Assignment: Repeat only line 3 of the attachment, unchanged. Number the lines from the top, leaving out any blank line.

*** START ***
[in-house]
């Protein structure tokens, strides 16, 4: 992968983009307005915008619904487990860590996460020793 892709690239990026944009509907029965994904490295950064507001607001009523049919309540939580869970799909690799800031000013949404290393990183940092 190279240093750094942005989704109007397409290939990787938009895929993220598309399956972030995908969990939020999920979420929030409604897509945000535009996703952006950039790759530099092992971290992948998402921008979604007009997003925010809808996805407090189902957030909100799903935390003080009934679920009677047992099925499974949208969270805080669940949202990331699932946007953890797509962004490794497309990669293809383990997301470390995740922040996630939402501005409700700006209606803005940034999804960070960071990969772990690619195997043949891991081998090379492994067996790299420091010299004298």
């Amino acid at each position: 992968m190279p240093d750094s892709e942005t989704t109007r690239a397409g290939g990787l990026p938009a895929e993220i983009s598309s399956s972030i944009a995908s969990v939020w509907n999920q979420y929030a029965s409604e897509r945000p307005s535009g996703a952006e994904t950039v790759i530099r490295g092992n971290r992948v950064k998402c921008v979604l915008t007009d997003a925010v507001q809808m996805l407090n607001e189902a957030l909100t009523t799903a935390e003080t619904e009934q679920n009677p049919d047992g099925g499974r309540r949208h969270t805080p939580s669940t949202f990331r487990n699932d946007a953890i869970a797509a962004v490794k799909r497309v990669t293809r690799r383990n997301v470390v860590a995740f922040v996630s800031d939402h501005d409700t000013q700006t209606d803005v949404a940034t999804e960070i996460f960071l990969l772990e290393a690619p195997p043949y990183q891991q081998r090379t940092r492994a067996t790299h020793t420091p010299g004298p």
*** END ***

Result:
């Amino acid at each position: 992968m190279p240093d750094s892709e942005t989704t109007r690239a397409g290939g990787l990026p938009a895929e993220i983009s598309s399956s972030i944009a995908s969990v939020w509907n999920q979420y929030a029965s409604e897509r945000p307005s535009g996703a952006e994904t950039v790759i530099r490295g092992n971290r992948v950064k998402c921008v979604l915008t007009d997003a925010v507001q809808m996805l407090n607001e189902a957030l909100t009523t799903a935390e003080t619904e009934q679920n009677p049919d047992g099925g499974r309540r949208h969270t805080p939580s669940t949202f990331r487990n699932d946007a953890i869970a797509a962004v490794k799909r497309v990669t293809r690799r383990n997301v470390v860590a995740f922040v996630s800031d939402h501005d409700t000013q700006t209606d803005v949404a940034t999804e960070i996460f960071l990969l772990e290393a690619p195997p043949y990183q891991q081998r090379t940092r492994a067996t790299h020793t420091p010299g004298p």